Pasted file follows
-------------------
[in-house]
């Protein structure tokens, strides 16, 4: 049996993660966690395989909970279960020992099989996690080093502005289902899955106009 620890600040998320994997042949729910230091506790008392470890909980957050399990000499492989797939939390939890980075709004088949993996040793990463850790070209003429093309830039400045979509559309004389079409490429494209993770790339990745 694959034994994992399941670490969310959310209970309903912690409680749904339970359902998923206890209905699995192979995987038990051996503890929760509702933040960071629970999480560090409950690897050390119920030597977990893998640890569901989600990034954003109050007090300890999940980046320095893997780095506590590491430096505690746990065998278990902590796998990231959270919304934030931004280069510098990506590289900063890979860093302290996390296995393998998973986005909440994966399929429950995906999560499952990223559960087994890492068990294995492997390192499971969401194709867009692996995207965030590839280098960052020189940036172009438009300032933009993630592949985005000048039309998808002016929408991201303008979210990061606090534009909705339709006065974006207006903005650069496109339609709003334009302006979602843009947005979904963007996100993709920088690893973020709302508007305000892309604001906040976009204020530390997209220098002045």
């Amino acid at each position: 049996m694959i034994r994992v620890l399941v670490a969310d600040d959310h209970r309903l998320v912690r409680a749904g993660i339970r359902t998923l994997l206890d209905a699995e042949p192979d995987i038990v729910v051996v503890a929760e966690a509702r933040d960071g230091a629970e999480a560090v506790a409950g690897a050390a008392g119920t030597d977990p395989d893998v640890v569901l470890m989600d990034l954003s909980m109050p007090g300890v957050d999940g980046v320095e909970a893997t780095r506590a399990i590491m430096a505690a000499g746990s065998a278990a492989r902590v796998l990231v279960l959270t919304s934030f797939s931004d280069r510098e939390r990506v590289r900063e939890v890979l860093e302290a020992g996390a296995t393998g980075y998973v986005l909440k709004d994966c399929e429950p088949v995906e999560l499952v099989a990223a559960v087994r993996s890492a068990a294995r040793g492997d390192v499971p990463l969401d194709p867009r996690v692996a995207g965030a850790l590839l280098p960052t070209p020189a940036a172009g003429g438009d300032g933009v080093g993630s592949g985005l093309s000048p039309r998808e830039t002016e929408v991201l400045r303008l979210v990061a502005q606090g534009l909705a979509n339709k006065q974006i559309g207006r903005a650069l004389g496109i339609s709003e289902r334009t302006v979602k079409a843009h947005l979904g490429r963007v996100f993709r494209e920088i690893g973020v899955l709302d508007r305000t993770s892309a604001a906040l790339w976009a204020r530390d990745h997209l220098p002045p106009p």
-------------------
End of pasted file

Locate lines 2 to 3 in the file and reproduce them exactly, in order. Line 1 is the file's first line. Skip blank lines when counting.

């Protein structure tokens, strides 16, 4: 049996993660966690395989909970279960020992099989996690080093502005289902899955106009 620890600040998320994997042949729910230091506790008392470890909980957050399990000499492989797939939390939890980075709004088949993996040793990463850790070209003429093309830039400045979509559309004389079409490429494209993770790339990745 694959034994994992399941670490969310959310209970309903912690409680749904339970359902998923206890209905699995192979995987038990051996503890929760509702933040960071629970999480560090409950690897050390119920030597977990893998640890569901989600990034954003109050007090300890999940980046320095893997780095506590590491430096505690746990065998278990902590796998990231959270919304934030931004280069510098990506590289900063890979860093302290996390296995393998998973986005909440994966399929429950995906999560499952990223559960087994890492068990294995492997390192499971969401194709867009692996995207965030590839280098960052020189940036172009438009300032933009993630592949985005000048039309998808002016929408991201303008979210990061606090534009909705339709006065974006207006903005650069496109339609709003334009302006979602843009947005979904963007996100993709920088690893973020709302508007305000892309604001906040976009204020530390997209220098002045």
């Amino acid at each position: 049996m694959i034994r994992v620890l399941v670490a969310d600040d959310h209970r309903l998320v912690r409680a749904g993660i339970r359902t998923l994997l206890d209905a699995e042949p192979d995987i038990v729910v051996v503890a929760e966690a509702r933040d960071g230091a629970e999480a560090v506790a409950g690897a050390a008392g119920t030597d977990p395989d893998v640890v569901l470890m989600d990034l954003s909980m109050p007090g300890v957050d999940g980046v320095e909970a893997t780095r506590a399990i590491m430096a505690a000499g746990s065998a278990a492989r902590v796998l990231v279960l959270t919304s934030f797939s931004d280069r510098e939390r990506v590289r900063e939890v890979l860093e302290a020992g996390a296995t393998g980075y998973v986005l909440k709004d994966c399929e429950p088949v995906e999560l499952v099989a990223a559960v087994r993996s890492a068990a294995r040793g492997d390192v499971p990463l969401d194709p867009r996690v692996a995207g965030a850790l590839l280098p960052t070209p020189a940036a172009g003429g438009d300032g933009v080093g993630s592949g985005l093309s000048p039309r998808e830039t002016e929408v991201l400045r303008l979210v990061a502005q606090g534009l909705a979509n339709k006065q974006i559309g207006r903005a650069l004389g496109i339609s709003e289902r334009t302006v979602k079409a843009h947005l979904g490429r963007v996100f993709r494209e920088i690893g973020v899955l709302d508007r305000t993770s892309a604001a906040l790339w976009a204020r530390d990745h997209l220098p002045p106009p």